While a degree is important for college grad job-seekers, they need much more to compete in a tough job market. Things such as real-world experience, practical skills, a web of professional networking and job-placement services can all help a college graduate land a good job. That would be an ideal scenario, however, not the situation that many college graduates find themselves in when embarking on a job search.
The Sobering Numbers
Earning a degree doesn’t necessarily guarantee a well-paying, stable job in a graduate's chosen field. An Associated Press analysis of the US government’s 2011 Current Population Survey data and other government data found that around 1.5 million or 53.6% of all college graduates under 25 were either jobless or underemployed, according to Forbes. For those lucky enough to get a job, 48 percent were working in positions not requiring a four-year degree, according to the Bureau of Labor Statistics. In addition, 40 percent of those who graduated from the nation's top 100 colleges couldn't find work in their desired field, according to a McKinsey report.
Inadequate Preparation for the Workforce
One of the major reasons managers aren’t looking to hire is because they perceive fresh grads as unprepared for the workforce, according to a survey by the recruitment firm Adecco. Up to 66 percent of managers see college graduates as too inexperienced after just finishing school, the survey found. Fifty-nine percent of adults surveyed in a 2013 Rasmussen Reports Poll stated that they believed the main purpose of attending college was to gain the skills needed to get a higher-paying job. In many instances, however, colleges are more useful in teaching students how to think than preparing them for a specific career. When a graduate lacks practical work experience, it often presents difficulties in finding a job.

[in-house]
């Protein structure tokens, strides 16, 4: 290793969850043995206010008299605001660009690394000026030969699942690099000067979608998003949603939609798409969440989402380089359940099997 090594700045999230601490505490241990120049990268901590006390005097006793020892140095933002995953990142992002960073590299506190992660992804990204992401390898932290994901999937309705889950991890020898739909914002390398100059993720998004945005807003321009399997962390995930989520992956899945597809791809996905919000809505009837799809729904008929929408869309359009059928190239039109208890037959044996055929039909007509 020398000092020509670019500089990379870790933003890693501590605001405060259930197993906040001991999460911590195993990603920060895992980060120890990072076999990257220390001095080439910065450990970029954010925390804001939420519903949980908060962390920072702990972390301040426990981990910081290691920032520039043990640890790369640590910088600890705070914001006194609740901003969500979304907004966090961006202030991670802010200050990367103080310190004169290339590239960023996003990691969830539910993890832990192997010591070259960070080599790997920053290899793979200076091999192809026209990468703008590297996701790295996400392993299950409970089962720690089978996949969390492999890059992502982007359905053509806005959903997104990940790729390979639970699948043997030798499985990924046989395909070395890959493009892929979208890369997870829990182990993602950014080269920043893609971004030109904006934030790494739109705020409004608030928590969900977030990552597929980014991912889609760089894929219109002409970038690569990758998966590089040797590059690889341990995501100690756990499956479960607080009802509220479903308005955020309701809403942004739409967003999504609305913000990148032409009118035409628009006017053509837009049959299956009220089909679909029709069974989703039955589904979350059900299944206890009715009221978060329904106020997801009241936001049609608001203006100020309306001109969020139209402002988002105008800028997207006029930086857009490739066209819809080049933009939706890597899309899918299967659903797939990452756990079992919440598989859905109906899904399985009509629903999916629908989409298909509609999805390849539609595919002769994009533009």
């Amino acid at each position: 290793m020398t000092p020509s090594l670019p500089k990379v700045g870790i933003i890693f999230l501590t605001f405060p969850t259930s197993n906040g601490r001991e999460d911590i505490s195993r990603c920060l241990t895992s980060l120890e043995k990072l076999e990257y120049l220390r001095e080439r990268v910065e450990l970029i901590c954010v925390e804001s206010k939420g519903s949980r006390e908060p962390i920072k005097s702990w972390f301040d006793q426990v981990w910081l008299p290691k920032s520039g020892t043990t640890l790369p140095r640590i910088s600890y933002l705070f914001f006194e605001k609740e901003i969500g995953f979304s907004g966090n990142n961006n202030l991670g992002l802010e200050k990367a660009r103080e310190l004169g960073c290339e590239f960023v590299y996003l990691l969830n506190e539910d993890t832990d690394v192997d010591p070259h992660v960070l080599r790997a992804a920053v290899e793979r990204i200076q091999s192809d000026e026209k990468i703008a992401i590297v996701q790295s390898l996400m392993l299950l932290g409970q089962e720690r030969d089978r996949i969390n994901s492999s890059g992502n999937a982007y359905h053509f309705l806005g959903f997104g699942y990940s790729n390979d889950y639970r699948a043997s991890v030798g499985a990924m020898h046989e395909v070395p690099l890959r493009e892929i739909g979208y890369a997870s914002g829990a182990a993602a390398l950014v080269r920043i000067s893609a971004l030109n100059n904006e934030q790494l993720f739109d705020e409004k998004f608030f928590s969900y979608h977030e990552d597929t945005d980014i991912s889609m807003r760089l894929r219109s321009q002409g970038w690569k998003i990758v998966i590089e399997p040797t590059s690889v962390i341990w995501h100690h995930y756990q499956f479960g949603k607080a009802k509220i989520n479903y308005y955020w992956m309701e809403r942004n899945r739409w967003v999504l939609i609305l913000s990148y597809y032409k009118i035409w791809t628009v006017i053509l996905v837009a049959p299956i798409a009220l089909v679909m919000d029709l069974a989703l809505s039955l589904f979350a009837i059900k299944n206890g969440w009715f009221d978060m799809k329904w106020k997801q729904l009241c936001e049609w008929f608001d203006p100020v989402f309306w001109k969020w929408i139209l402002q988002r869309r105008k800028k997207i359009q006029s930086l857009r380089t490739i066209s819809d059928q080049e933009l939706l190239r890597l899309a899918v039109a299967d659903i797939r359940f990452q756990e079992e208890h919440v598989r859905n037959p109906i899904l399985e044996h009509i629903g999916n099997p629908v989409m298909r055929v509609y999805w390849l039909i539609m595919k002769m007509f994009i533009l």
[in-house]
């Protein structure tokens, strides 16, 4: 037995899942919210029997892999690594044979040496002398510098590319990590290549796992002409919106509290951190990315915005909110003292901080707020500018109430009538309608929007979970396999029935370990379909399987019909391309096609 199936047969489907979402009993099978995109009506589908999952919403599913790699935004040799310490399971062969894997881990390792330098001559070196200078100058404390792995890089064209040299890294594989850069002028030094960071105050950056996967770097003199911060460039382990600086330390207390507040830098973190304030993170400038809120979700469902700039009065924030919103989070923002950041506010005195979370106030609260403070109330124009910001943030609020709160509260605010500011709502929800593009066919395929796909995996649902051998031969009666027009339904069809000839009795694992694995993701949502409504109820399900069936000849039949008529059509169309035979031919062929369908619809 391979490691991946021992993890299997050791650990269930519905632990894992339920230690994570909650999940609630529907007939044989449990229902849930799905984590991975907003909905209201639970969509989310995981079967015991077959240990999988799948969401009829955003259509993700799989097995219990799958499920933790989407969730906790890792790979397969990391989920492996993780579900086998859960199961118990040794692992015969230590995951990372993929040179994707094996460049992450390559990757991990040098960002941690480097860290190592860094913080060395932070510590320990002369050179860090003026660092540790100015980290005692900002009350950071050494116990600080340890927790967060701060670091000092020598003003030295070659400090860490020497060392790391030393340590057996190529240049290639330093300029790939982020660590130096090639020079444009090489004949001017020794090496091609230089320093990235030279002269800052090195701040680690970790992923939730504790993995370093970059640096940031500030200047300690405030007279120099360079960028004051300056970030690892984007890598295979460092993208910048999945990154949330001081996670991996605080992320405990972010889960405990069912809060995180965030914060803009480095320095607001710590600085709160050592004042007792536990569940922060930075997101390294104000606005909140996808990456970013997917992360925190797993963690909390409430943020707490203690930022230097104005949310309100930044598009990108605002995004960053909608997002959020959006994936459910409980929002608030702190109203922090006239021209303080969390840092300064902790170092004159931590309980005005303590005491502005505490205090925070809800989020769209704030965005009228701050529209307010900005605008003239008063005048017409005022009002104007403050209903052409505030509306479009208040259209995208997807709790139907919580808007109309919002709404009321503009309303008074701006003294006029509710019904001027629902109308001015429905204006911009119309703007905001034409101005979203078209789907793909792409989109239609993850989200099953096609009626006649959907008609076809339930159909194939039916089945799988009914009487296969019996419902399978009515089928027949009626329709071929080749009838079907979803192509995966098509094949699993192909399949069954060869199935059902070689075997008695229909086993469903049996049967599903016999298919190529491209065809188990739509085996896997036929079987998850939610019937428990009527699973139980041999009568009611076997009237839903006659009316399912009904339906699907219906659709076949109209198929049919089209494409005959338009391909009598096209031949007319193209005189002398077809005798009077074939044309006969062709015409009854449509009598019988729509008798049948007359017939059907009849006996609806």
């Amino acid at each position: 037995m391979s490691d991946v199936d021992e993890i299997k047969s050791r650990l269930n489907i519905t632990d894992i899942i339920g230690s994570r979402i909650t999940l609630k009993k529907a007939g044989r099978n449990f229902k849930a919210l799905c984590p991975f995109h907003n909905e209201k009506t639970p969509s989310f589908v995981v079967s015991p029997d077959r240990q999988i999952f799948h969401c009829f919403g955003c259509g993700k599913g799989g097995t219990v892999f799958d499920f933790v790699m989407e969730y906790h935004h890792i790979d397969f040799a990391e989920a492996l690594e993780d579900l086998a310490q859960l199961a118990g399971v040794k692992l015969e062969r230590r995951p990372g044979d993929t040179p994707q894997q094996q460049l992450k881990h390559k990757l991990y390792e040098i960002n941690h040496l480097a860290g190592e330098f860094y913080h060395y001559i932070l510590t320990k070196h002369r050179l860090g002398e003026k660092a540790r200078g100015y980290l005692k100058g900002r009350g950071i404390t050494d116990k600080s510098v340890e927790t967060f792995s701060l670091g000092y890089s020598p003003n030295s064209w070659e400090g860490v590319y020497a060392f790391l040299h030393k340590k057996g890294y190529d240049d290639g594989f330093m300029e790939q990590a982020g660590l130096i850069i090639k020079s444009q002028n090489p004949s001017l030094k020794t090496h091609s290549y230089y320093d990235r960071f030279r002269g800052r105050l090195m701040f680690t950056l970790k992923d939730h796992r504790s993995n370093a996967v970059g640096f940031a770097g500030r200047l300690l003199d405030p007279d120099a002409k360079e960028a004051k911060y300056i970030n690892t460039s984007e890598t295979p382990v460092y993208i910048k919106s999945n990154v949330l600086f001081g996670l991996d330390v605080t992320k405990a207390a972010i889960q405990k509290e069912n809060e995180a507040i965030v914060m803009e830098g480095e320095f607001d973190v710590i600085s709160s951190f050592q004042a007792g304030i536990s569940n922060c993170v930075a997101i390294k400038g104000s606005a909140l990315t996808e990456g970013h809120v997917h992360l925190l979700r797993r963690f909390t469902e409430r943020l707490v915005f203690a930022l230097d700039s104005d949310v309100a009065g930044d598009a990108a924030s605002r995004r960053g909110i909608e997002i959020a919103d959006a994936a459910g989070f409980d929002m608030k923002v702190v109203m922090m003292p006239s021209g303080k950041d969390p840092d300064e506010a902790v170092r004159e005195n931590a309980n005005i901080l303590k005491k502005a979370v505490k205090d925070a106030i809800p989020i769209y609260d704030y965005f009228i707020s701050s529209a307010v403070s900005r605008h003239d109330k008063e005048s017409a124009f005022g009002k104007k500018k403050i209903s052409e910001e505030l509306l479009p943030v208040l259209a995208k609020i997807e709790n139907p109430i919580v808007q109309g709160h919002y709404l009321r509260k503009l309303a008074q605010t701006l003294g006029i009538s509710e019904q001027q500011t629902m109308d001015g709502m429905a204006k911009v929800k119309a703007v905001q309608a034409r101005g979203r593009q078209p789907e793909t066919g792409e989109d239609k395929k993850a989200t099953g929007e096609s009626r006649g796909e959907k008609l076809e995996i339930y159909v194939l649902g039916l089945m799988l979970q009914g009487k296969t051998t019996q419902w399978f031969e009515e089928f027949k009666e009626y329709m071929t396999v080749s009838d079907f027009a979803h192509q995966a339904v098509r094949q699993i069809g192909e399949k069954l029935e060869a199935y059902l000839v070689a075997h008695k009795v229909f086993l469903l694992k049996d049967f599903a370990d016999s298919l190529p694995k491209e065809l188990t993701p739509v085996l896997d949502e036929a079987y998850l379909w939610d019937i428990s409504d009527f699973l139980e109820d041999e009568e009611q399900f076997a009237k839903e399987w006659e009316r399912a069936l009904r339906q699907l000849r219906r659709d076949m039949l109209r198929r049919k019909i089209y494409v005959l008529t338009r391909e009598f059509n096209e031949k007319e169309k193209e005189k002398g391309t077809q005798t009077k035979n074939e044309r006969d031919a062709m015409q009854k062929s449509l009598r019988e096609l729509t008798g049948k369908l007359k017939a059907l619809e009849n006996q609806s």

Another significant obstruction to getting a job is a weak resume. How a resume reads can easily sway managers. A simple spelling or grammatical mistake can immediately send a resume to the rejection pile. In addition, a badly presented resume can make the difference for a graduate between finding a job or staying unemployed. Resumes that list prior jobs get more attention than resumes that don't show any prior work experience. Without internships or extracurricular activities, candidates fresh out of college have no proof of training in solving real-world problems. Though someone may be book-smart, the ability to solve problems and work successfully with others is at least as important.
Less Marketable Degrees
The type of degree a college grad holds often determines the difficulty of finding a stable job with competitive pay in a chosen field. The graduates facing the toughest job searches are those who earned degrees in language, literature social science, advertising and marketing. Those who hold degrees in education, finance, health, economics and accounting are more successful in finding jobs in their fields. Still, many new grads aren’t working in a position that utilizes their degree. In fact, most work at jobs that don’t require a college degree. Roughly 120,000 out of 1.7 million young adults who will receive bachelor's degrees in 2013, for instance, are working in entry-level positions in the retail or hospitality industry because that's all they can find.
- Forbes: Half of College Grads Are Working Jobs That Don't Require a Degree
- CNBC: Job Picture Looks Bleak for 2013 College Grads Text Size
- Fox News.com: Why Your College Grad Can't Find a Job
- The Washington Examiner: 88% Say College Grads Will Have Trouble Finding Jobs
- McKinsey and Company: Voice of the Graduate
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